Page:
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Lina Prokofiev(part 4)
 

From the outset Prokofiev confided in Lina, recounting many significant events in his life. Among these, he told her the circumstances of his arrival in America, including some amusing details that do not feature in his Autobiography.

     LP – And then he met there [in Japan] a Russian engineer, who had a contract with an armour company because he was a great specialist on glue; he had invented how to make a special sort of glue. [The engineer, Nikolai Kucheriavy, features in Prokofiev’s Diary and correspondence]
     HS – Then what happened?
     LP – Well they made a contract with him that he should come to Chicago and open a factory and establish his system of making that glue. They had all these bones, you see, and he made glue from bones.
     HS – What did this have to do with Prokofiev?
     LP – He made friends with them. It was this engineer, his wife and a young daughter who...
     HS – And they invited him to Chicago?
     LP – Why don’t you let me...
     HS – I’m leading you, I’m leading you.
     LP – No, you’re not! If I would talk about something else, you should stop me, but you interrupt me.
     HS – I’m just trying to lead you.

     (After a long pause and exasperated sighs, Lina went on.)

     LP – And they made very good friends. He must have been very lonesome with... only Japanese people. And he [Kucheriavy] said: ‘And why are you learning Spanish?’ He [Prokofiev] said: ‘Well, you know, because I want to go to South America.’ ... Think how everything would have been different! And they said: ‘Oh stop, you must learn English and you must come with us to America. There is much more prospects in the United States than in some God forsaken South American...’
     HS – So he went with them?
     LP – He took the same boat. There were no boats to South America, but he wouldn’t have given up his idea because he had learnt Spanish... which he then forgot. And there were no boats for South America for several months.
     HS – That I knew, but I did not know that he went with these people.
     LP – Oh yes, they took the boat and they went together to San Francisco, of course. But then they left for Chicago and he said: ‘Well, I will join you, I will see whether I go to Chicago.’ And then I don’t know whether he stopped in Chicago. That I cannot say because I don’t remember whether he spoke of it. And, you know, when you’re in love you don’t talk about such things!

     While Prokofiev was in America, he attempted to discover his mother’s whereabouts. She had remained in Russia, by then torn by Civil War and totally cut-off from the world. Prokofiev had heard that refugees were leaving Russia by the thousands and hoped his mother would soon be one of them. According to Lina, he made contact with all Russian Consulates across Europe, sending them money:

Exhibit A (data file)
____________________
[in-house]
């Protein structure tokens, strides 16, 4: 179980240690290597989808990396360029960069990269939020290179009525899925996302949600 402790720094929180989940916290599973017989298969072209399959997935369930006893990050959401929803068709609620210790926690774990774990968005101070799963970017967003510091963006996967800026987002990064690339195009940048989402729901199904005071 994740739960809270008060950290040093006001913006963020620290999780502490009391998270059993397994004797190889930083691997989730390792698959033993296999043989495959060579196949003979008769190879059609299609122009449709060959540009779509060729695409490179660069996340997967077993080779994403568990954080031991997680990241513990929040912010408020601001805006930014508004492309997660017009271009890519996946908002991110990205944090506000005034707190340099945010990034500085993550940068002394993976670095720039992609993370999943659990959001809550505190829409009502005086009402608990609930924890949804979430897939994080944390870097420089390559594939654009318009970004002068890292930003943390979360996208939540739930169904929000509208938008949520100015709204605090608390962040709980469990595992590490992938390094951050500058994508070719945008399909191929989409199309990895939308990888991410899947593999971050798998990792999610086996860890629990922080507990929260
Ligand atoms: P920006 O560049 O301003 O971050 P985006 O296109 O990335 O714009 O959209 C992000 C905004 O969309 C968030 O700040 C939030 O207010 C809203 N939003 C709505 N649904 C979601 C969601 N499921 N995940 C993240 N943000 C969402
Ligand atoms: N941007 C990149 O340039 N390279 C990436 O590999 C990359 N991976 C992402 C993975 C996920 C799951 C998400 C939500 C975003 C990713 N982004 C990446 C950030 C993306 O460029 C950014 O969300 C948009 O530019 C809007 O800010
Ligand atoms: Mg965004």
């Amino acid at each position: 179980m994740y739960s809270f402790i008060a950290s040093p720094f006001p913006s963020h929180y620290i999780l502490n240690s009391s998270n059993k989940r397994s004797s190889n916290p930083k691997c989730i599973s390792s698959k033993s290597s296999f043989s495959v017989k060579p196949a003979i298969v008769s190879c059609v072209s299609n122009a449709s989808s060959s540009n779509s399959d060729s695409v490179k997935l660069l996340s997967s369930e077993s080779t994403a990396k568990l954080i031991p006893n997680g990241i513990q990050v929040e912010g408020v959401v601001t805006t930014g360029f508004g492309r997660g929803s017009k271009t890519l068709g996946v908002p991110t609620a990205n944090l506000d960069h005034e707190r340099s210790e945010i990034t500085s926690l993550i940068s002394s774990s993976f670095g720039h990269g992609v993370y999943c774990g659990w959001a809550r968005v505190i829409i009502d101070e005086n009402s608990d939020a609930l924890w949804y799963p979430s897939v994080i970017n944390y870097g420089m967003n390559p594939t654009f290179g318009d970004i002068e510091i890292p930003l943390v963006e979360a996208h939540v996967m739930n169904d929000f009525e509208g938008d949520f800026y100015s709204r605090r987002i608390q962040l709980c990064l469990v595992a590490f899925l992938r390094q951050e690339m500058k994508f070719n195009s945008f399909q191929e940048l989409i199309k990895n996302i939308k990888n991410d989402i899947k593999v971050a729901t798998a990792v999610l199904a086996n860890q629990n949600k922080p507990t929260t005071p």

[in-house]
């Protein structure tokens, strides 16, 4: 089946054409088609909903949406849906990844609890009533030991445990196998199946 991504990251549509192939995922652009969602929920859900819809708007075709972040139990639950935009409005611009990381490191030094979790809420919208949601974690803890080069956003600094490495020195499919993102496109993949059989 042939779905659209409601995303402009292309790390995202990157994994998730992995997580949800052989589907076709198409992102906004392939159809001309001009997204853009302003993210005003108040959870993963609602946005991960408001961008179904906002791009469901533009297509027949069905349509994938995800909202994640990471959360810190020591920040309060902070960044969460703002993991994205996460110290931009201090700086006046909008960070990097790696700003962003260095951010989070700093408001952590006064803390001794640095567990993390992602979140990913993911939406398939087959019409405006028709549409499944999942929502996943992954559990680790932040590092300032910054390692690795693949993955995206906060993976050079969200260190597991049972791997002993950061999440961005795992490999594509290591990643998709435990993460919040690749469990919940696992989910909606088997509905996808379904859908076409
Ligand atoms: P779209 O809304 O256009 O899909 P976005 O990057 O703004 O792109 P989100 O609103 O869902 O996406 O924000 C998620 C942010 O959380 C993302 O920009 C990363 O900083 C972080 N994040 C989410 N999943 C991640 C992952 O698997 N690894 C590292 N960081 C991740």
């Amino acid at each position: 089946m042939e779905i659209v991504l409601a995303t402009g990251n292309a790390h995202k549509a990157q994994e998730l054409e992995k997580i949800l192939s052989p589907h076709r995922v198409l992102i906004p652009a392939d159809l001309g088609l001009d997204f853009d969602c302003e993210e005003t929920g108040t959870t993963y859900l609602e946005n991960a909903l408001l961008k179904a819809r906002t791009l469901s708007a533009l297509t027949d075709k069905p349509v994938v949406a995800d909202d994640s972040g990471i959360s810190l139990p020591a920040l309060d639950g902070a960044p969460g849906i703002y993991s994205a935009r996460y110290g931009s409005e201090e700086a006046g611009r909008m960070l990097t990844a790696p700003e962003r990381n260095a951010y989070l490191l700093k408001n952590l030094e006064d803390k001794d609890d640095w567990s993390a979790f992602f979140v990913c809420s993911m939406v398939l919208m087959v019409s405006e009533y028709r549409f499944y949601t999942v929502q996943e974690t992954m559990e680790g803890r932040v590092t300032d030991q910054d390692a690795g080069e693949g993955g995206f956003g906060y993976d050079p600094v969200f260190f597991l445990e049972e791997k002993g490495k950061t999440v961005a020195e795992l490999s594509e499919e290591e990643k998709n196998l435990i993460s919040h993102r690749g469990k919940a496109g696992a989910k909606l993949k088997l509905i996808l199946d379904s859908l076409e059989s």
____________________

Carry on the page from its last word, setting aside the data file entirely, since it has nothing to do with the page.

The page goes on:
“This was the first money he had earned in America, and he was such a good son!”

     Standard practice at that time, explains Lina, was for relatives to send money to the various Russian Consulates across Europe to cover the administrative costs their relatives might encounter, such as to notify their next of kin by telegram or to apply for a visa.

     “You see”, Lina explained to Harvey Sachs who had difficulties following her narrative, “the Communists were advancing from the North and the White army was retreating to the South. And then it got to a culminating point when everybody went out in boats and went through the black sea, through the Dardanelles to Turkey. And there were Islands there, that were specially set aside for the arrival of Russian refugees. And that’s where his mother was finally found with the wife of her nephew, who was in the white army, and their small children. One of the Consulates that he warned was of course the French. And then he received notice that she had arrived in one of these Turkish islands.”

     As soon as he could organise it Prokofiev sailed to France, to be finally reunited with his mother in June 1920. Meanwhile Lina was determined to follow him to France. She arranged “accidentally on purpose” to be sent to Europe, with the pretext that she needed to improve her singing. Until then taught by her mother (both her parents were singers) she pleaded that she needed professional coaching.

     “I had some very good American, wealthy friends, who took a special interest in me. They appreciated me in all respects and, Oh, my mother was so terribly jealous of them! They were going to Italy and they said they would take me abroad and would pay for my trip. And I said: ‘And if I stayed in Italy to study singing’, because I studied with my mother. Now…where did they leave me? Or did I come all the way to Paris with them? And there I met Sergei who introduced me to his mother. I have photocopies of his correspondence with his mother, and every second line he mentions me.
     HS – So you met Prokofiev in Paris?
     LP – Oh, we knew we’d meet there, yes. And he introduced me to his mother. But then, he had to go to America again.   
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(Lina’s memoirs will continue in the next issue of Three Oranges.)

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